After a brief pause, we all clamber for the story. He tells us about when he was moving to take his current job, and he had to move a bunch of his stuff. He didn’t realize his truck wasn’t in the right gear for the curvy mountainous terrain, and he white-knuckled it most of the way through until he realized he could fix the problem. He cracks a joke about his life flashing before his eyes, but at least the outside scenery was great.
We all laugh, collect our passports, and head back to the car.
Since gasoline is much cheaper in the States than in Canada, we fill up the car. While Ben’s filling the gas tank, I take out my phone and swap my Canadian Sim card for a USA one… that’s too small! By the time I realize my mistake, the American sim card has lodged itself into the sim card reader on my phone, and I can’t get it out!
Sarah tries to see if she can put one in her phone, but her phone is locked to her carrier. Ben tries to get the card out of my phone, but it’s lodged in there good. Of the three sim cards we purchased, only one (Ben’s), it seems, will be used in the very near future.
The first thing we notice after crossing the border is the amount of traffic circles (roundabouts). Every mile for five miles has another roundabout, and (unlike back home) everyone seems to know how to drive on them.
The second thing?
“Cheap weed!” Ben cries from the driver’s seat. We all laugh, wondering if you have to be a resident to get some. We keep driving. There’s another pot shop… and another down the way. We pass a Walmart and Ben regrets not stopping. Someone cracks a joke about him driving past the only existing Walmart in the USA. Ben laughs and drives on.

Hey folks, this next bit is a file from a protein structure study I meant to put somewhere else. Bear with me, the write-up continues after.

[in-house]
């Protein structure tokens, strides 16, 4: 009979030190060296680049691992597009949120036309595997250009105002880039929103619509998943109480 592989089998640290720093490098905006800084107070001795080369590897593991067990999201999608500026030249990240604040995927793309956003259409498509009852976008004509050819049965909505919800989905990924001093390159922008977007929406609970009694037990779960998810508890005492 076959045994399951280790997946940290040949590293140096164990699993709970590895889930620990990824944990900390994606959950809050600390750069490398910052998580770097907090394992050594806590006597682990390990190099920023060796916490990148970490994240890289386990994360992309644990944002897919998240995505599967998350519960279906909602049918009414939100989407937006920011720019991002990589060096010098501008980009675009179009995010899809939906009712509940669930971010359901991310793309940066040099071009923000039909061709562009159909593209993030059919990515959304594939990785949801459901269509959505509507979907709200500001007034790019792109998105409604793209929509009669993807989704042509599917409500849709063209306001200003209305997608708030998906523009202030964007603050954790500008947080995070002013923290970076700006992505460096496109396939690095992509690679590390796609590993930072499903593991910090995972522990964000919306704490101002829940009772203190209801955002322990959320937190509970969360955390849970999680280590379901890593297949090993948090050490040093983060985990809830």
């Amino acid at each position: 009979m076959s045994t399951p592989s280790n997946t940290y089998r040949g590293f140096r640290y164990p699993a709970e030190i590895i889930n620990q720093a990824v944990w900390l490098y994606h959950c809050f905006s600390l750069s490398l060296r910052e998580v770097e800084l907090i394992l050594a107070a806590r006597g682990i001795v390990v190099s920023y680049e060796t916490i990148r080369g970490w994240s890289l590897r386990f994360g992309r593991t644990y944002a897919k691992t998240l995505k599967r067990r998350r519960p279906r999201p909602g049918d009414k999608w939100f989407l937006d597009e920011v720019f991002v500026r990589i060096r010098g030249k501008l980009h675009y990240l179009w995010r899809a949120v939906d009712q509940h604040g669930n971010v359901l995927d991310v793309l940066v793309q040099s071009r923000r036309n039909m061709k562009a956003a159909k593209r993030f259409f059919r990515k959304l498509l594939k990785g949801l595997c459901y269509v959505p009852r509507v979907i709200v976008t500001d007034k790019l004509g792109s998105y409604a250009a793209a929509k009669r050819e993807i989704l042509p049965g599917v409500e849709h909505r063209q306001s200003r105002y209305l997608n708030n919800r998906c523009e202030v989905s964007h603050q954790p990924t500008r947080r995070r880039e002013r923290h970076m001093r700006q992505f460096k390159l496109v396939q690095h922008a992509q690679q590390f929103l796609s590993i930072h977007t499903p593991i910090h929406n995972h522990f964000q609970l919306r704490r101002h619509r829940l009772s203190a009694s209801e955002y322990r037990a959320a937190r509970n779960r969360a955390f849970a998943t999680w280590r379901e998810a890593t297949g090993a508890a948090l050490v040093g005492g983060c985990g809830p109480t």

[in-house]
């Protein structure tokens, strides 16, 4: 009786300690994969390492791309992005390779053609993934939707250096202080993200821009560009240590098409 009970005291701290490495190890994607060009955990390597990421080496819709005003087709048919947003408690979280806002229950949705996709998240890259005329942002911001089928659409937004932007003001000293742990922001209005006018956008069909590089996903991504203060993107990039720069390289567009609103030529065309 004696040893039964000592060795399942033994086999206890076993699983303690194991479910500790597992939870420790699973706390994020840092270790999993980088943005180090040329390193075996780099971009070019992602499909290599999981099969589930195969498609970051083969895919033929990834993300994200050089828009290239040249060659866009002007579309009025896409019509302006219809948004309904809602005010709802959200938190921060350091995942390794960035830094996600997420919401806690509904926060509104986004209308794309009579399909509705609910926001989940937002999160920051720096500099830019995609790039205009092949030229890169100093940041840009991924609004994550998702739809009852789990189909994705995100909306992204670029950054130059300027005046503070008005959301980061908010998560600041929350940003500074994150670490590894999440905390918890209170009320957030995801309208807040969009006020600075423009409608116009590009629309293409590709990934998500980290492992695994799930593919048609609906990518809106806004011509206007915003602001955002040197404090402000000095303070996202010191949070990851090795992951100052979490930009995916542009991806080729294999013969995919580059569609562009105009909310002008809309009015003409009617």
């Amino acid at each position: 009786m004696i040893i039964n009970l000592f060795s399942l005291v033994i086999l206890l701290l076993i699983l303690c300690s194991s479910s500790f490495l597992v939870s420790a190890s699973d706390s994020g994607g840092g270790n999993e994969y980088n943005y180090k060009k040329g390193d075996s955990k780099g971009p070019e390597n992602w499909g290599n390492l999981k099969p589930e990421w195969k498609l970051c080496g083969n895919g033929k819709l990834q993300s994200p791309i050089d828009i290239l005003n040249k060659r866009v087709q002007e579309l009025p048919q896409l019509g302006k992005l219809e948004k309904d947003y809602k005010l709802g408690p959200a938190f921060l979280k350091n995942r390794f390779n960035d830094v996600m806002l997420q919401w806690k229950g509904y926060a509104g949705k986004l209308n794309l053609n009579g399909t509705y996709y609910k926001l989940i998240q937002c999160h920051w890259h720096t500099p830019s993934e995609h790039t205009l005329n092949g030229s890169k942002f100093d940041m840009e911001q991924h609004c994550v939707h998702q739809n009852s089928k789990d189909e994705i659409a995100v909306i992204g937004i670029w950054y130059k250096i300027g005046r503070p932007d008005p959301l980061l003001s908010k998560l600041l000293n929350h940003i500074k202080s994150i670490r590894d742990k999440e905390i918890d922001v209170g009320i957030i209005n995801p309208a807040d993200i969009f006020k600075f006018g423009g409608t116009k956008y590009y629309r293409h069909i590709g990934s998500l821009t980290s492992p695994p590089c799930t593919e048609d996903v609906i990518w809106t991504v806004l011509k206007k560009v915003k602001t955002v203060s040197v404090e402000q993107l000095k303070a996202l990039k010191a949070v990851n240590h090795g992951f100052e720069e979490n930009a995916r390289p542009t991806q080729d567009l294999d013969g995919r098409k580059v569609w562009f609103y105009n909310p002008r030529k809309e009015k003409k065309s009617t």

Sarah spots a creepy-looking handmade sign for Giggles the Clown Fun Park, and we somehow find it hilarious. As we drive down the highway, we read out signs of businesses and cities and schools, wrapping our tongues around many words with Ws and Tcs and Ms.
We pull in to one of the parking areas at Pike Place Market and are glad to stretch our legs. Ben grabs his camera, and I strap a GoPro to Jenny’s back. We haven’t made it twenty feet before the camera – which in any previous testing attempts has tilted slightly to the right – has tilted to the left so far that it’s literally resting against Jenny’s side. I tighten and reconfigure the straps and keep on going.
We stop at a coffee shop for coffee and water, then walk down the narrow, crowded streets. We step into meat markets, produce shops, and Jenny tries to take me into three cafes. A friend told me to find a spot with the giant cookies, and I’m thrilled to find one so easily. I buy two cookies (that are the size of my face and are immediately dubbed “face cookies”), get frustrated with the GoPro again, and put it and the cookies in Ben’s camera bag.